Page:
This is why 'Game of Thrones' has become so dark you can barely see the characters sometimes
Warning: this article contains 'Game of Thrones' spoilers.
Aside from the dramatic scenes we've already seen unfold since the final season of Game of Thrones kicked off earlier this month, one particular detail has not escaped the notice of the show's ultra-dedicated fanbase.
And that's that the show has gotten so dark that being able to see what's going on is a battle in itself.
See for yourself what everyone's talking about:
You may have thought, perhaps based on how dark the show is thematically, that this was intentional. But while it is indeed intentional, it has little to do with the very intense and sombre storylines.
According to one of the HBO's hired directors of photography, the show's cinematographers were trying to make the scenes appear as realistic as they could, based on the season in which the episodes are set.
Now that winter is here, and has been since season seven, there is a noticeable contrast in lighting between the later seasons and the earlier seasons.
Take a look at the preview to Season 8, Episode 4:
"I think we're all very much on the same page where we're trying to be as naturalistic as possible," Robert McLachlan, the lead cinematographer for eight "Game of Thrones" episodes, told INSIDER in 2017.
The previous seasons of the HBO show were set in late summer and early fall and extra lighting was used to reflect this.
"If you watch season one again, there's a lot of unmotivated backlight," McLachlan said. "Even day exteriors, you can tell that they've been lit."
But more recently, the cinematographers have been "trying to be as naturalistic as possible."
If you haven't yet seen Sophie Turner reacting to the trailer for episode 3, you need to:
They wanted "to make these sets and locations feel as if they're absolutely not lit by us, but only by Mother Nature or some candles," McLachlan continued, "so that it feels more naturalistic, albeit enhanced in some cases."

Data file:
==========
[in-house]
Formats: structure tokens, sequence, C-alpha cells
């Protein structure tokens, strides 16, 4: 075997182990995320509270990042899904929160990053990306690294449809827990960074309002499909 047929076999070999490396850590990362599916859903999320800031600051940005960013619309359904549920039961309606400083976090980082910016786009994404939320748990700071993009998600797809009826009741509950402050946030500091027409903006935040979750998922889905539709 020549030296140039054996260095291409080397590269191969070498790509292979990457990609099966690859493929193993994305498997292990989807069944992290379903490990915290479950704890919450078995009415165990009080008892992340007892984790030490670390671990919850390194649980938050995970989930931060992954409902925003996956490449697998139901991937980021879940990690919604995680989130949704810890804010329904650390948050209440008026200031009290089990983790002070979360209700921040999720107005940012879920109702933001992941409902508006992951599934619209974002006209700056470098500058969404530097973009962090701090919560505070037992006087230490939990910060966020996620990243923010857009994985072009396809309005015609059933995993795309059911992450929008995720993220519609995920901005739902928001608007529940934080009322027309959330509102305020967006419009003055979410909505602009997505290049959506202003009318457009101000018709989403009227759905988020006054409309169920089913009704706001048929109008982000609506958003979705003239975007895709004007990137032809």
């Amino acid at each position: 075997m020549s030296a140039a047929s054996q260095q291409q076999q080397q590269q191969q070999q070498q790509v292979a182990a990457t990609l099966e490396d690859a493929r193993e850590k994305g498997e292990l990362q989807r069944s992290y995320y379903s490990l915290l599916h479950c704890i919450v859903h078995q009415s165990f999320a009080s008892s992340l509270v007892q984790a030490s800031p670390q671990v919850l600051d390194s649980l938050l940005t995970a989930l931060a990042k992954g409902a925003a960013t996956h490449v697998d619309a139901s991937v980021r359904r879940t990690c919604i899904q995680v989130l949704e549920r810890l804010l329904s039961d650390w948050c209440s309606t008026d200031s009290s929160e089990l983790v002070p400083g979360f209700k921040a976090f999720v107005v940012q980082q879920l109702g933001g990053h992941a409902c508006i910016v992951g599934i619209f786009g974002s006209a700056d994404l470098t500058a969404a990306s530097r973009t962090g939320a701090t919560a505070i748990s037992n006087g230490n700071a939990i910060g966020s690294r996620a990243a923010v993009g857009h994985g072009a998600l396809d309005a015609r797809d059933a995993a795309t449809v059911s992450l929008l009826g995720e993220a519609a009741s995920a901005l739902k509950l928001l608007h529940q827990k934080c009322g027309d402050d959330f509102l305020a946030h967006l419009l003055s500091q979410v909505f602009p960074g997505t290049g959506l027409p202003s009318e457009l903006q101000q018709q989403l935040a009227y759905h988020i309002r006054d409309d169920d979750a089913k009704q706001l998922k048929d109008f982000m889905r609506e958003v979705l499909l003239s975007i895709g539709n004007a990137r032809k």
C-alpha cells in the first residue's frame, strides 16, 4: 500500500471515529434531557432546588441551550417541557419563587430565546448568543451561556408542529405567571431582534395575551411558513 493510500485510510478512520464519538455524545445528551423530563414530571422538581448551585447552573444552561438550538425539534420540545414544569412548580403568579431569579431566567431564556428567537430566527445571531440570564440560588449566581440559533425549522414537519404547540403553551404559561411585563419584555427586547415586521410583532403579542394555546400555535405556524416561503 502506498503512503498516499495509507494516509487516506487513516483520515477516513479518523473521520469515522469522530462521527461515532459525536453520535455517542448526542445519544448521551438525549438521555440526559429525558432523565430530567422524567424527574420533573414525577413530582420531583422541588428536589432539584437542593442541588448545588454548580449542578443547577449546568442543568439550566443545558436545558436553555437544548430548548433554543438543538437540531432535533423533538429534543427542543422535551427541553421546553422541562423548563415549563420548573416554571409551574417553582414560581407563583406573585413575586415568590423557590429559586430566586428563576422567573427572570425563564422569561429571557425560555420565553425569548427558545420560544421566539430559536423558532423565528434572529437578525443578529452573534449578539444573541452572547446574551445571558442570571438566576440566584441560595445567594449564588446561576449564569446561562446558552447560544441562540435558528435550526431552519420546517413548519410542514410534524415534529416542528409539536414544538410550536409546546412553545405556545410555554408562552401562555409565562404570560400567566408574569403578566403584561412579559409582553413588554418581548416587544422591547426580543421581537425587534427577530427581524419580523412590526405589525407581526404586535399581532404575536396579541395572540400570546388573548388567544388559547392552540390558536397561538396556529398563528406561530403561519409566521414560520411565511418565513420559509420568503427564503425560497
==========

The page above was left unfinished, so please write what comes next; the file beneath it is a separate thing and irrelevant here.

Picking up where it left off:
"In season seven, of course, winter is here," McLachlan said. "In the past, we had the shutters open out of necessity for the day interior [scenes] in Winterfell or Castle Black or Eastwatch, so that some daylight could make its way in. That was your primary lighting source.
"There was this rule there that nobody in this world would burn candles in the daytime because they're a luxury item, they're far too expensive."
"What's happened is now, with winter really here, there was a consensus that it would seem daft for them to have the shutters open when it's so bitterly cold out," McLachlan said.
"Why would they do that? But on the other hand, it really makes it a lot harder for a cinematographer to justify some naturalistic light in there without so overdoing the candles or the fire or what have you."
So, as a result of the gloomy winter in the North, the indoor scenes also became darker.
In contrast, the photos fans see in GoT-centric articles and videos usually come from Helen Sloan, their set photographer. She is able to increase the brightness settings, creating a noticeable difference to what we see on screen.